A powerful 7.6-magnitude earthquake prompted panic in the Philippines, evacuations in Japan and tsunami concerns that quickly eased.
The earthquake near the southern Philippines island of Mindanao was strong enough and close to land to shake nearby communities, the U.S. Geologic Survey said in a post on X, formally known as Twitter. It occurred just after 10:30 p.m. Saturday local time.
The Tsunami Warning Center initially said that based on the magnitude and location, it expected tsunami waves to hit the southern Philippines and parts of Indonesia, Palau and Malaysia. But the center later dropped its tsunami warning.
In Japan, authorities issued evacuation orders in various parts of Okinawa Prefecture affecting thousands of people. Okinawa is more than 1,200 miles from Mindanao.
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Villagers fled their homes to safety around midnight in parts of the Philippines, according to authorities and the government's disaster-response agency, which said that it could not immediately provide specific details.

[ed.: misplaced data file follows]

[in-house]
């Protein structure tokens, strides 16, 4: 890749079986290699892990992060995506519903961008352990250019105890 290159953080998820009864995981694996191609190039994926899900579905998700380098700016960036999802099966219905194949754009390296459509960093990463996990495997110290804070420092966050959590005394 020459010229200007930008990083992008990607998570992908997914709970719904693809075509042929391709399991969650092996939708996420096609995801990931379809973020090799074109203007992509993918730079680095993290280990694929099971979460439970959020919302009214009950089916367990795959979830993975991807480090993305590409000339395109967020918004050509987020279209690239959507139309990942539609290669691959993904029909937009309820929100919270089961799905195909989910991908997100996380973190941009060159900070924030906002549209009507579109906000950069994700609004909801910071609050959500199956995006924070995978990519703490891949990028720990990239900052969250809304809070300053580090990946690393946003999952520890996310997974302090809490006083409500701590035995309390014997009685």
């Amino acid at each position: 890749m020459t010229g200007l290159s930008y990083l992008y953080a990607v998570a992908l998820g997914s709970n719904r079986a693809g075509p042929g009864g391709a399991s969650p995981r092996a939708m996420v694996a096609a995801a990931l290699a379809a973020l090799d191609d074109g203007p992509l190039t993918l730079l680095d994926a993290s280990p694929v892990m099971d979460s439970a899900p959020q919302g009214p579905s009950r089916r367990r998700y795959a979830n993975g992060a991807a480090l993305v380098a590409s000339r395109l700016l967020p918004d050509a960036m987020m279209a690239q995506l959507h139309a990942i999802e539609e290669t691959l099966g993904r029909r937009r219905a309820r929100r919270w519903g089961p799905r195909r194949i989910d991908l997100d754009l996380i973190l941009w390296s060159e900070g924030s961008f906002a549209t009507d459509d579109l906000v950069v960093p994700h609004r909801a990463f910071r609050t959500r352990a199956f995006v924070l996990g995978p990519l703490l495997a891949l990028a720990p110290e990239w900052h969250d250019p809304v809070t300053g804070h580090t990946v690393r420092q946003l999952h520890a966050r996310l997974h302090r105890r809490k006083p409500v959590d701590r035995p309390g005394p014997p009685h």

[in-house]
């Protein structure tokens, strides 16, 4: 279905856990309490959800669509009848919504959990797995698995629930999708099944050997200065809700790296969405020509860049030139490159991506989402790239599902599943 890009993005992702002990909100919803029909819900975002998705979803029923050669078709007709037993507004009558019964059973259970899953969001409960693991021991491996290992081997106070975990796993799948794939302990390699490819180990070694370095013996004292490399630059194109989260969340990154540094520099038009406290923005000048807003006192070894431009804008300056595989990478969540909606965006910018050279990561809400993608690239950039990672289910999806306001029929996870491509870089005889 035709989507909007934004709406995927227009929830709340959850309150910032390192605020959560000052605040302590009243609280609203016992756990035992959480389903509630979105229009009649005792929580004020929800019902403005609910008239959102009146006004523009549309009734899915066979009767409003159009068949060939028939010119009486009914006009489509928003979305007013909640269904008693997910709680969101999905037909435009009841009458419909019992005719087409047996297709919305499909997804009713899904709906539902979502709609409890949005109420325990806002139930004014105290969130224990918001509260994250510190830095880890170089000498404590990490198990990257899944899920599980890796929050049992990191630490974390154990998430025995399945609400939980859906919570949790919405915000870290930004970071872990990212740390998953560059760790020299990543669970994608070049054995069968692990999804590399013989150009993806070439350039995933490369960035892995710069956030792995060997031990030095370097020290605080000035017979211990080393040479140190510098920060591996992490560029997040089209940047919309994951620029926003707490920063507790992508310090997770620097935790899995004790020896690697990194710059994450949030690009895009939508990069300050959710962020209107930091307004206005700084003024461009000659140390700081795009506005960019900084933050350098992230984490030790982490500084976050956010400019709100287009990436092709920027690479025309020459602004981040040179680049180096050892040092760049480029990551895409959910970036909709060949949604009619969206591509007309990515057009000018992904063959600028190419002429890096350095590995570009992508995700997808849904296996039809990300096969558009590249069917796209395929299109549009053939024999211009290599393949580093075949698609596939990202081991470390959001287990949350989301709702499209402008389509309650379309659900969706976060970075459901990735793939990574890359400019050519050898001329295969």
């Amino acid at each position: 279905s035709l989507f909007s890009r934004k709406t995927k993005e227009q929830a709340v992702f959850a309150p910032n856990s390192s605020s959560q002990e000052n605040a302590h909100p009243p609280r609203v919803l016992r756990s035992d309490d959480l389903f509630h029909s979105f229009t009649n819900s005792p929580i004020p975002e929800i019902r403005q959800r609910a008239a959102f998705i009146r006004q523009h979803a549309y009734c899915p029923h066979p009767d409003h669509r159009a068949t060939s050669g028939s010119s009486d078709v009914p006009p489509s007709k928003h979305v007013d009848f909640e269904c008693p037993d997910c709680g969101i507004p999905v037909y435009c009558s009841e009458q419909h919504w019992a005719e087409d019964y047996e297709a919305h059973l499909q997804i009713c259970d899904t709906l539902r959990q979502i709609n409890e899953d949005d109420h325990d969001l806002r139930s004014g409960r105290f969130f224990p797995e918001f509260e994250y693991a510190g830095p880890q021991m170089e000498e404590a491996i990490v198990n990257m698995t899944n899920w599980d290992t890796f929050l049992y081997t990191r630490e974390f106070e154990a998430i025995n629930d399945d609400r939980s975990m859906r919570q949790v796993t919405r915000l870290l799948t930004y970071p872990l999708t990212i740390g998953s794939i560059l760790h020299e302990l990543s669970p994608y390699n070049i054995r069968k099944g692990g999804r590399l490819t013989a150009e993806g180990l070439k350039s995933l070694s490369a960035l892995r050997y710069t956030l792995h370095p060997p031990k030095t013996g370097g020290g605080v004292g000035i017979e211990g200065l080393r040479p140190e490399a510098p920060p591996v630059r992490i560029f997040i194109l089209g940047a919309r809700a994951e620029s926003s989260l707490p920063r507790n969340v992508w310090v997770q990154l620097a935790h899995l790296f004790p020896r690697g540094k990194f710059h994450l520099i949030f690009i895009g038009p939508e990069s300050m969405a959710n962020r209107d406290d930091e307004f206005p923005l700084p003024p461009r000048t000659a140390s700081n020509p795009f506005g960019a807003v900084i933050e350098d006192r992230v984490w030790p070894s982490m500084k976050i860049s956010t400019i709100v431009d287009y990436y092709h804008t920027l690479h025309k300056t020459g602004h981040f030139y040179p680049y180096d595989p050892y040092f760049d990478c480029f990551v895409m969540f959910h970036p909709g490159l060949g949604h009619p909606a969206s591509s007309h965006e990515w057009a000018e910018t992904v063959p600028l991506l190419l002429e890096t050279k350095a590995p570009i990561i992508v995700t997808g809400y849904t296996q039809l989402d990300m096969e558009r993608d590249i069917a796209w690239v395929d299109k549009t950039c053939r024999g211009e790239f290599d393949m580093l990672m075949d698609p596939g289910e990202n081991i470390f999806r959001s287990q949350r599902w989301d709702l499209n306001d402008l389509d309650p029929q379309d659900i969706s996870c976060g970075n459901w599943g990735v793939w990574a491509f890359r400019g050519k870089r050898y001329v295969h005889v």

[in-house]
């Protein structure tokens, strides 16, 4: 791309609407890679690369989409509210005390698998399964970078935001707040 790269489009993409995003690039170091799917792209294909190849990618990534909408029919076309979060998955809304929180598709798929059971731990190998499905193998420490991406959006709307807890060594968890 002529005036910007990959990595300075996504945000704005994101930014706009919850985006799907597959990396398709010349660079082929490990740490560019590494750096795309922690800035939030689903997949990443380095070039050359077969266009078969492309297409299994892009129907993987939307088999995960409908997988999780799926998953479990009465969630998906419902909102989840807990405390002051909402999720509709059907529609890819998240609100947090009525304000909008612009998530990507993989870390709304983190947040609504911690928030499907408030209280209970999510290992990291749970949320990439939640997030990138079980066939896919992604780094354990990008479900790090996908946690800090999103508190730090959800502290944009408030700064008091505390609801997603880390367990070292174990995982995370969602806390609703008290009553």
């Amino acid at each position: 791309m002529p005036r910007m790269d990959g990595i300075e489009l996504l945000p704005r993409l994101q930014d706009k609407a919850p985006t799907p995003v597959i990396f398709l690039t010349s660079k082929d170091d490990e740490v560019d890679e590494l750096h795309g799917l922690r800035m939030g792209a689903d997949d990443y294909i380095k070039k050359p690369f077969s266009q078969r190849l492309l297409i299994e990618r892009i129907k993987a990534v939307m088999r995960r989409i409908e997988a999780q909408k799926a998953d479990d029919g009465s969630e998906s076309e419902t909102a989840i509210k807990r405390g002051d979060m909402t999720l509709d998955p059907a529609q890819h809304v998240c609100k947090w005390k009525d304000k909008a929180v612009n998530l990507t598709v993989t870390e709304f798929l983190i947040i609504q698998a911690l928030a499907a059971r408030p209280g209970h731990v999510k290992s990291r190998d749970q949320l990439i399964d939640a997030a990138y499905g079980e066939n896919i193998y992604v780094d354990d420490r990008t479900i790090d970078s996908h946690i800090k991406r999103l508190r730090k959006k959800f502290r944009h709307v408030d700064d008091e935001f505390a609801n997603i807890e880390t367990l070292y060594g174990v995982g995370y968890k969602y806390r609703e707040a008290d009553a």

More than three hours after the quake hit, there was no report of a tsunami hitting the coast, Teresito Bacolcol, the head of the Philippine Institute of Volcanology and Seismology, told The Associated Press. Based on the quake's magnitude, Bacolcol said a 3.2-foot tsunami could hit, but the wave could be higher in enclosed coves, bays and straits.
The Philippines, one of the world's most disaster-prone countries, is often hit by earthquakes and volcanic eruptions due to its location on the Pacific "Ring of Fire," an arc of seismic faults around the ocean. The archipelago is also lashed by about 20 typhoons and storms each year.
The Associated Press contributed to this report.
This article originally appeared on USA TODAY: Earthquake near Philippines island of Mindanao prompts evacuations